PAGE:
As a software tester I try to learn as much as I can about how other companies test software. It just so happens that through Google’s testing blog James Whittaker has taken steps to outline just how Google does it.
If you’re interested in learning more I’d recommend reading through the five part series by going to the Google Testing Blog directly but feel free to check out my summary and the things I found interesting:
Google’s organization structure is such that they don’t have a dedicated testing group. Instead the company has more of a project-matrix organizational structure where testers are located in a group called Engineering Productivity where they report directly to a manager but are then shared to individual product groups like Andriod, GMail, etc. Through this they are able to move around to different groups inside the company based on a particular project and stand to gain a better experience. Engineering Productivity also develops in-house tools, maintains knowledge disciplines in addition to loaning out engineers.
Google has a saying: “you build it, you break it”. They have essentially 3 engineering roles Software Engineers (SWEs), Software Engineers in Test (SETs), and Test Engineers (TEs). SWEs write code, design documentation and are responsible for the quality of anything they touch in isolation. SETs focus on testability, they write code that allows SWEs to test their features, refactor code, and write unit testing frameworks and automation. SETs are responsible for quality of the features. TEs are the opposite of SETs and are focused on user testing. They write some code in the form of automation scripts and usage scenarios and coordinate and test with other TEs. These descriptions are a bit over generalized but you get the idea.
It’s interesting to note that in all of the companies I’ve worked for the SWEs and SETs are the same people and TEs are usually focused on the low hanging fruit. Instead Google blends development and testing to prevent bugs / lapses in quality instead of trying to catch them later when it is more expensive and harder to fix.
As a rule Google tries to ship products as soon as they provide some benefit to the user. Instead of releasing new updates / features in large releases Google tries to release, get feedback and reiterate as fast as possible. This means less time in-house and more time getting their customers responses. Yet in order to get out to production Google has 5 Channels to get through: Canary, Dev, Test, Beta and Production. The Canary channel holds experiments and code that isn’t ready to be released. The Dev channels is where the day to day work gets done, the Test channel is used for internal dog fooding and potential beta items. The Beta and Production channels hold builds that will get external exposure assuming they have passed applicable testing / real world exposure.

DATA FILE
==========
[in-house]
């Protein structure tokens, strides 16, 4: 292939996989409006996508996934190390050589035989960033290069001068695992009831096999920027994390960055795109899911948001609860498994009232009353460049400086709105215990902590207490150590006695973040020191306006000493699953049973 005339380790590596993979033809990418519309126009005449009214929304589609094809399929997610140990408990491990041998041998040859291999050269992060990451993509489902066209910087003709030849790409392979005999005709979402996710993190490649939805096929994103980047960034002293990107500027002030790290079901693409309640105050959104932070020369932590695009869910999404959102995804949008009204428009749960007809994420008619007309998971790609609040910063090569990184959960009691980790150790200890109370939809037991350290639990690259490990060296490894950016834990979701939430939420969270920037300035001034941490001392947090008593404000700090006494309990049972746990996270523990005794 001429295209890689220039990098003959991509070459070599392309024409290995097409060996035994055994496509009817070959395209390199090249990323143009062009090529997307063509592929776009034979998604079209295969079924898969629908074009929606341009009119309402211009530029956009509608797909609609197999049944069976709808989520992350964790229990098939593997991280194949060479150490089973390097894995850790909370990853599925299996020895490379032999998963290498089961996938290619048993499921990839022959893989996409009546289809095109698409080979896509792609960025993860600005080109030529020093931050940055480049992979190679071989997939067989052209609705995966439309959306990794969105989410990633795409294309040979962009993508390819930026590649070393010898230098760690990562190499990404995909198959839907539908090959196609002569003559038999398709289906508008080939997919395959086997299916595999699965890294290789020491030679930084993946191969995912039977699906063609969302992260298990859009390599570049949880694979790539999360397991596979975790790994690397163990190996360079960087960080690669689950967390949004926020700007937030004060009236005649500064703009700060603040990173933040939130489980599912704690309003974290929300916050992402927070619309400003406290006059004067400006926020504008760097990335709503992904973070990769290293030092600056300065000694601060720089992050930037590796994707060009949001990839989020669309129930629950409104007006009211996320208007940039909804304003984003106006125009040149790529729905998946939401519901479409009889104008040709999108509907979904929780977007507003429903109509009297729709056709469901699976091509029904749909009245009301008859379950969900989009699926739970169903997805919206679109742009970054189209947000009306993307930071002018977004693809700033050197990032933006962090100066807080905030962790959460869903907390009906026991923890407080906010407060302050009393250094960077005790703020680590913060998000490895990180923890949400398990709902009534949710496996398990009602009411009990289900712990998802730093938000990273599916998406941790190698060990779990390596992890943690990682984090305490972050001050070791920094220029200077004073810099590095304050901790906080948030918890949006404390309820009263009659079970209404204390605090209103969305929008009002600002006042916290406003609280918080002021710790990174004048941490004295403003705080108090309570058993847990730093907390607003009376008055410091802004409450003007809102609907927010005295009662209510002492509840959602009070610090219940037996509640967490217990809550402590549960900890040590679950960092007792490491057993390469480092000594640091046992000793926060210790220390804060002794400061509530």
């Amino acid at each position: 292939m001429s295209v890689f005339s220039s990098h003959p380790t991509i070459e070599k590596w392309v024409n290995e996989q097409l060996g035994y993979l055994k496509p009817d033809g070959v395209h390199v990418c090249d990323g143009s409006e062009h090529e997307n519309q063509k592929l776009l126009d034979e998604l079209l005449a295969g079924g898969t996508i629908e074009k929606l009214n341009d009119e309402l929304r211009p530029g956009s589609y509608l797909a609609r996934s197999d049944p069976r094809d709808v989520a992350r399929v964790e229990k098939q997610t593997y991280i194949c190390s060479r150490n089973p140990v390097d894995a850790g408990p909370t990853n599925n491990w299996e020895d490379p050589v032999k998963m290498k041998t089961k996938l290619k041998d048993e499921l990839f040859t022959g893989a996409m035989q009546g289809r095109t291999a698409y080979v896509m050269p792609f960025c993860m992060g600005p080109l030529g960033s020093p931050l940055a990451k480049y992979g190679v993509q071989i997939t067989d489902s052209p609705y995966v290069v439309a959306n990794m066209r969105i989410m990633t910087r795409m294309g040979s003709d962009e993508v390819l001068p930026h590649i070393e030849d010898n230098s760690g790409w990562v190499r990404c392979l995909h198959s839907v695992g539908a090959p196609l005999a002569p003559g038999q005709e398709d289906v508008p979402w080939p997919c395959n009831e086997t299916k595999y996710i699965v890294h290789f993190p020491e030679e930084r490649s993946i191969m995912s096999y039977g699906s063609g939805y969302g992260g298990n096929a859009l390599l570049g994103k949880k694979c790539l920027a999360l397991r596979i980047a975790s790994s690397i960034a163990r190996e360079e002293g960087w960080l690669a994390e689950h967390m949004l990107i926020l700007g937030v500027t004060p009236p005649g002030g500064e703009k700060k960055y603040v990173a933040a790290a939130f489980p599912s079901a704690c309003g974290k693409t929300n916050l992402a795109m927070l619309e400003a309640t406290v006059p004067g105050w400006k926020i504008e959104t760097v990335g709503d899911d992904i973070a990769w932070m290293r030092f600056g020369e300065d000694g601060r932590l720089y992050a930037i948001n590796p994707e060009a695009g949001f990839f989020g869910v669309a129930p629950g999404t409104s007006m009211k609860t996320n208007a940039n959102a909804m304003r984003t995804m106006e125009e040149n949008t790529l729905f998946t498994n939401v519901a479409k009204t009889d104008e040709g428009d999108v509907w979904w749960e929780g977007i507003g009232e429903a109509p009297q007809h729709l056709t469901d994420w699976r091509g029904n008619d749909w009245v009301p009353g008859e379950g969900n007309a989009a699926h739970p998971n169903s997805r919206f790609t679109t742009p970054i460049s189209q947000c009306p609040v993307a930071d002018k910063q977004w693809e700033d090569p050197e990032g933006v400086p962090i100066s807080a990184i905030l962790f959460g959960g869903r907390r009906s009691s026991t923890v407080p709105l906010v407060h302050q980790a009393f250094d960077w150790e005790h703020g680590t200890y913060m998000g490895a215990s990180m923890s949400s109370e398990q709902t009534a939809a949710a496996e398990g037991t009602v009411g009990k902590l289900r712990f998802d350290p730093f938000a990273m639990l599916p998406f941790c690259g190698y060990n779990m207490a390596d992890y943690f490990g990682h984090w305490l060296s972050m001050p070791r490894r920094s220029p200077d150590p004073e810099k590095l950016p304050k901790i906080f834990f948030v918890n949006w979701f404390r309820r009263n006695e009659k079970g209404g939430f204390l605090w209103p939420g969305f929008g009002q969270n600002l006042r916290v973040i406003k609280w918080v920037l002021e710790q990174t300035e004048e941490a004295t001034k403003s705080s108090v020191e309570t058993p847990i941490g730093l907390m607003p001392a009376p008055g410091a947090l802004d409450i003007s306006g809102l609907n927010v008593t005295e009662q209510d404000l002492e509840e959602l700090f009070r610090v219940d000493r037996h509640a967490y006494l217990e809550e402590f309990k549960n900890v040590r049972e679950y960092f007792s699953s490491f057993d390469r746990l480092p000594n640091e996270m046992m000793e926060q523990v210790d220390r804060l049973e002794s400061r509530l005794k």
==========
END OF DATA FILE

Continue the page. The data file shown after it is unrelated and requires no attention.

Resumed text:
Finally Google breaks down their types of testing into three broad categories that include both manual and automated testing: Small Tests, Medium Tests and Large Tests. Small tests are written by SWEs and SETs and are usually focused on single functions or modules. Medium tests involve two or more features and cover the interactions between those features. SETs are mostly responsible for Medium tests. Large tests are three or more features and represent real user scenarios as best as they can be represented. The mix of manual and automated testing depends on what is being tested. James reiterates it’s not how you label the tests just as long as everyone in the company is on the same page.
And there you have, roughly, how Google Tests Software. You can see they spend a great deal of time working on preventing bugs from ever coming up so they can focus their Test Engineers on bigger potential problems and less on the low hanging fruit – which completely makes sense. Now how you and I apply these things to our own testing framework is the real challenge!